As is tradition the PGA Tour stays in Hawaii this week for its second event of the new campaign.
And after the Tuesday finish in the Hyundai Tournament of Champions, there won't be much preparation time for the 20 players scheduled to make the island hop from Maui to Honolulu.
The most obvious difference between the two is that a full field of 144 contest the Sony Open compared to last week's limited 30-man field at the Hyundai so, in many ways, this is where it all gets real.
Once again, Hawaii time is 10 hours behind the UK so get the coffee maker at the ready or take a nap in the day ahead of Sky's live coverage which starts at midnight for each of the four rounds.
After the vast expanses of the Plantation Course last week, Waialae presents a much more precise challenge. The fairways are narrow and are some of the hardest to hit on tour, the par drops to 70 and the greens are standard sized rather than the huge putting surfaces we saw at the Hyundai. In general, therefore, they suit an experienced player rather than a young bomber.
The elements looked set to ruin the Hyundai last week as attempts at play were declared null and void for the opening two days, meaning the action didn't get under way until Monday. The good news is that it should be much milder at Waialae Country Club. The forecast shows temperatures in the high 70s, just a 20% chance of rain each day and winds dropping throughout the tournament from 17mph on Thursday to virtually nothing on Sunday.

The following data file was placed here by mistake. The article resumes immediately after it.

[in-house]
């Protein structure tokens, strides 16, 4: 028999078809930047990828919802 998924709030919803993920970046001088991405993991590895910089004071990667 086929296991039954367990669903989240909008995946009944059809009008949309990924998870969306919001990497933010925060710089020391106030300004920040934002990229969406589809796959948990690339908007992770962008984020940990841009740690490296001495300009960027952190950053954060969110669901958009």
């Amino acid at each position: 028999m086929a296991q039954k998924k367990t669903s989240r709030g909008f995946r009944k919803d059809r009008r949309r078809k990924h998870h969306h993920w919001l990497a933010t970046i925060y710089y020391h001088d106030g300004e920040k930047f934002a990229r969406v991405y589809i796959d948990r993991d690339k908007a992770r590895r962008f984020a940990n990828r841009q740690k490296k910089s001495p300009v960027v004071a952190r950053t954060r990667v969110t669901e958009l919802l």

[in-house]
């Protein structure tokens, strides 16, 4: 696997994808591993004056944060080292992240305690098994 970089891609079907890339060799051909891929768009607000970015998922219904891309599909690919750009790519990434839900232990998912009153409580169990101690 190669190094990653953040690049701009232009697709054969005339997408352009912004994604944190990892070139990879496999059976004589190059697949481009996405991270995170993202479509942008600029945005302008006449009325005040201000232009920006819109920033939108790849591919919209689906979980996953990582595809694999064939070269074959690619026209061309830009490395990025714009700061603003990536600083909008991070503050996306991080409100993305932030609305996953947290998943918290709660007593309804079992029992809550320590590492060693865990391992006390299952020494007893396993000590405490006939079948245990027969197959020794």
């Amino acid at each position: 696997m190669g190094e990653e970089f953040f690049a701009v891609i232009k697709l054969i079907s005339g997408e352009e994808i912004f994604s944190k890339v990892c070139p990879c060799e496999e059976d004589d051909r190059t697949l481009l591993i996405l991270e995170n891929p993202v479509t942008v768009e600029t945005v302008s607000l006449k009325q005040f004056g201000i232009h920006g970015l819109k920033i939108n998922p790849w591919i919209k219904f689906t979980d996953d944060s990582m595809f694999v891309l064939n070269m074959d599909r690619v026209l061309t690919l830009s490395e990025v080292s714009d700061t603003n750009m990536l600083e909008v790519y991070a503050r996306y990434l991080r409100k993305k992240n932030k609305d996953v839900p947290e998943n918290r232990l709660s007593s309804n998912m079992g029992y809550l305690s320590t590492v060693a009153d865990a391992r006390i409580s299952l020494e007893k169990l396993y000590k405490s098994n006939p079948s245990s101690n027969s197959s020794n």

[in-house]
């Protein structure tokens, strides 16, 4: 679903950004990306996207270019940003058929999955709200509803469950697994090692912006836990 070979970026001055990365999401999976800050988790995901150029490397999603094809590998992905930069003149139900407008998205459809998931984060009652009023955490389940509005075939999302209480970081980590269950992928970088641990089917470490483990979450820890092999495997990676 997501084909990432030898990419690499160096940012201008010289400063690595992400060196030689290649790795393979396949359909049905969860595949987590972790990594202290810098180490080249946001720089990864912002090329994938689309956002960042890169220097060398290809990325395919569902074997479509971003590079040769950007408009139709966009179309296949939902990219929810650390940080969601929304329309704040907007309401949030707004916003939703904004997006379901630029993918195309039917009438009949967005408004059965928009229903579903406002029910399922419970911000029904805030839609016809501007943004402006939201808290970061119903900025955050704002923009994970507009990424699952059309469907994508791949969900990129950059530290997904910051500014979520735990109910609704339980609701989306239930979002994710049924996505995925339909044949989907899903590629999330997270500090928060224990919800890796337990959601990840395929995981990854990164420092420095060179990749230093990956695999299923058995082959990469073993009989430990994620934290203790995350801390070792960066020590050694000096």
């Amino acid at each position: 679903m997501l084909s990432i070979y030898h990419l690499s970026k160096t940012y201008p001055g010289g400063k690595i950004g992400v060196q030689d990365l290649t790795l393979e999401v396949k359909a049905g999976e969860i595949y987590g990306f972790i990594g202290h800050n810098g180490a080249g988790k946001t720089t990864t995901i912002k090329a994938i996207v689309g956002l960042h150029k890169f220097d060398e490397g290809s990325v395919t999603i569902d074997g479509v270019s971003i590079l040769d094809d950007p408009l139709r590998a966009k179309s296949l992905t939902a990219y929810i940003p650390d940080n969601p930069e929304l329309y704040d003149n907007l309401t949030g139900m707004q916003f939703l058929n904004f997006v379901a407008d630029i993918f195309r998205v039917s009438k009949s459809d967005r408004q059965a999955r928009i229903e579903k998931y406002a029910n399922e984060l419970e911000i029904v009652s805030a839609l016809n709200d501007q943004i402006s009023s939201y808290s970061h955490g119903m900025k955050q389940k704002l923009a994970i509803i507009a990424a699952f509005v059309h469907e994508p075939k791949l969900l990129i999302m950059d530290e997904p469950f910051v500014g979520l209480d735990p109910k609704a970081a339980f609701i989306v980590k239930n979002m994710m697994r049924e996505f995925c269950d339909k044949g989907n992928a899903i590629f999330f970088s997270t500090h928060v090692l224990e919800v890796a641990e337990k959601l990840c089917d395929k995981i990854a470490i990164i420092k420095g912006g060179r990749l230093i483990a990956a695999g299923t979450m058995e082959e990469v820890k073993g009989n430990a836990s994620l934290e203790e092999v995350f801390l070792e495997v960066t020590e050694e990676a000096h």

Last year - Johnson Wagner
After a promising ninth place at the previous week's Hyundai, Wagner carded rounds of 68-66-66-67 to shoot 13-under and claim a two-shot victory from the quartet of Carl Petterson, Sean O'Hair, Harrison Frazar and Charles Howell III. "I'm really excited. I've worked so hard in the off-season with my trainer, my caddie, and I told everyone I was going to win early this year. It feels good to have done it," said Wagner after capturing his third PGA Tour title.
The leading contenders (and Sky Bet odds)
Dustin Johnson (11/1): Ernie Els won both legs of the Hawaii Swing in 2003 so DJ will be aiming to emulate the South African this week. Clearly last week's big course suited Johnson (he actually ranked last in fairways hit to show that wild driving wasn't penalised) but can he perform on a much tighter track like this? In theory, you might think not but two previous starts in this event yielded a 10th on debut in 2008 and a 16th in 2010. He'll be brimming with confidence after his Hyundai win and his third place on last week's Putting Average stats shows he does cash in on his big-hitting despite the perception that he misses too many putts.
Course form: 16-10
2013 form: 1
World ranking: 12
Webb Simpson (16/1): Simpson was leading the aborted first attempt to play the opening round at the Hyundai but in the end the US Open champ wasn't a factor as he came home in 11th, a full 12 shots behind the winner. Simpson has played this event in each of the last four years but his ninth on debut remains his best finish so far. His opening four-under 66 last year matched his best round at Waialae but he doesn't stand out as the type of player who usually flourishes on this track.